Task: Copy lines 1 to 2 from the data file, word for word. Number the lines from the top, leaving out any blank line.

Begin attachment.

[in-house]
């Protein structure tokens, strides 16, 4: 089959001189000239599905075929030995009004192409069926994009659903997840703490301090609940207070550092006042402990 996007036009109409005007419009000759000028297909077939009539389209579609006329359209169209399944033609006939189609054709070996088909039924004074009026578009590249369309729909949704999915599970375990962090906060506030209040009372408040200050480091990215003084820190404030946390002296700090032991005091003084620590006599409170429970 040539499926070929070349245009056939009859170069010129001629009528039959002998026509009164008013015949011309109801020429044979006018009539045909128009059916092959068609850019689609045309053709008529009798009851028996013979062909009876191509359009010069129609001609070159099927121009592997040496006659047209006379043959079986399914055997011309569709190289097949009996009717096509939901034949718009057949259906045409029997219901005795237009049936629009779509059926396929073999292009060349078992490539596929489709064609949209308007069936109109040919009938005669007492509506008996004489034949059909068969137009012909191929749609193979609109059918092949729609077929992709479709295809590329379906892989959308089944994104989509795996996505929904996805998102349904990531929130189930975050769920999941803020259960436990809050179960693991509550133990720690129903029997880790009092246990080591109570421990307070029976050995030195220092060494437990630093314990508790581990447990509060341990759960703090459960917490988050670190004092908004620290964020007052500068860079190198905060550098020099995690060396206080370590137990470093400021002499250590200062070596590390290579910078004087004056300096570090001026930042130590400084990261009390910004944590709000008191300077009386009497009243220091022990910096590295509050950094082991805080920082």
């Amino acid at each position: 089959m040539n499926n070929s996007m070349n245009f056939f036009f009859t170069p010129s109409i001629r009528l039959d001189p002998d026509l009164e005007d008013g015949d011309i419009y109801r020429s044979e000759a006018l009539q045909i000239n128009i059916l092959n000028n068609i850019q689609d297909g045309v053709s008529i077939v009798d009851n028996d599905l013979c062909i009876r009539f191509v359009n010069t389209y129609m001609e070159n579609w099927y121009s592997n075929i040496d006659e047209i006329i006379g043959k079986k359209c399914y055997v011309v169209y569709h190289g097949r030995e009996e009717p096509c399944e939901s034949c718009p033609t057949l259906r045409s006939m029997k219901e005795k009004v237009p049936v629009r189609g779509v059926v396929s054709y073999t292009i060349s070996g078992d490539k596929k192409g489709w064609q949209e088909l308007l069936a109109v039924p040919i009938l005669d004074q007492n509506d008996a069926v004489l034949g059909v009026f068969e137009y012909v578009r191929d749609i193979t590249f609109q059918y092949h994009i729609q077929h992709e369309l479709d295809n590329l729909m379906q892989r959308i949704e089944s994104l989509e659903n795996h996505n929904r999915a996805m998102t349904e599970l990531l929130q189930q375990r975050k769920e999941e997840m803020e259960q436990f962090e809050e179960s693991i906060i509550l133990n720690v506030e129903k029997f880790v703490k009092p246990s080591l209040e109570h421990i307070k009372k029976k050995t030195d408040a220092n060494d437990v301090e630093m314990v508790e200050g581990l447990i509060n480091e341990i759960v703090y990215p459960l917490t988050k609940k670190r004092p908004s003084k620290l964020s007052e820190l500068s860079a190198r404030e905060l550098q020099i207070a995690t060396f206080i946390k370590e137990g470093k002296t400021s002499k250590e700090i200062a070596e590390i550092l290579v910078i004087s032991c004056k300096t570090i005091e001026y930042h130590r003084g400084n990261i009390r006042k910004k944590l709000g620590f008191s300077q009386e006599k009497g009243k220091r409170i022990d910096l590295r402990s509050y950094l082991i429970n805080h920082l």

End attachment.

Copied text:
[in-house]
């Protein structure tokens, strides 16, 4: 089959001189000239599905075929030995009004192409069926994009659903997840703490301090609940207070550092006042402990 996007036009109409005007419009000759000028297909077939009539389209579609006329359209169209399944033609006939189609054709070996088909039924004074009026578009590249369309729909949704999915599970375990962090906060506030209040009372408040200050480091990215003084820190404030946390002296700090032991005091003084620590006599409170429970 040539499926070929070349245009056939009859170069010129001629009528039959002998026509009164008013015949011309109801020429044979006018009539045909128009059916092959068609850019689609045309053709008529009798009851028996013979062909009876191509359009010069129609001609070159099927121009592997040496006659047209006379043959079986399914055997011309569709190289097949009996009717096509939901034949718009057949259906045409029997219901005795237009049936629009779509059926396929073999292009060349078992490539596929489709064609949209308007069936109109040919009938005669007492509506008996004489034949059909068969137009012909191929749609193979609109059918092949729609077929992709479709295809590329379906892989959308089944994104989509795996996505929904996805998102349904990531929130189930975050769920999941803020259960436990809050179960693991509550133990720690129903029997880790009092246990080591109570421990307070029976050995030195220092060494437990630093314990508790581990447990509060341990759960703090459960917490988050670190004092908004620290964020007052500068860079190198905060550098020099995690060396206080370590137990470093400021002499250590200062070596590390290579910078004087004056300096570090001026930042130590400084990261009390910004944590709000008191300077009386009497009243220091022990910096590295509050950094082991805080920082």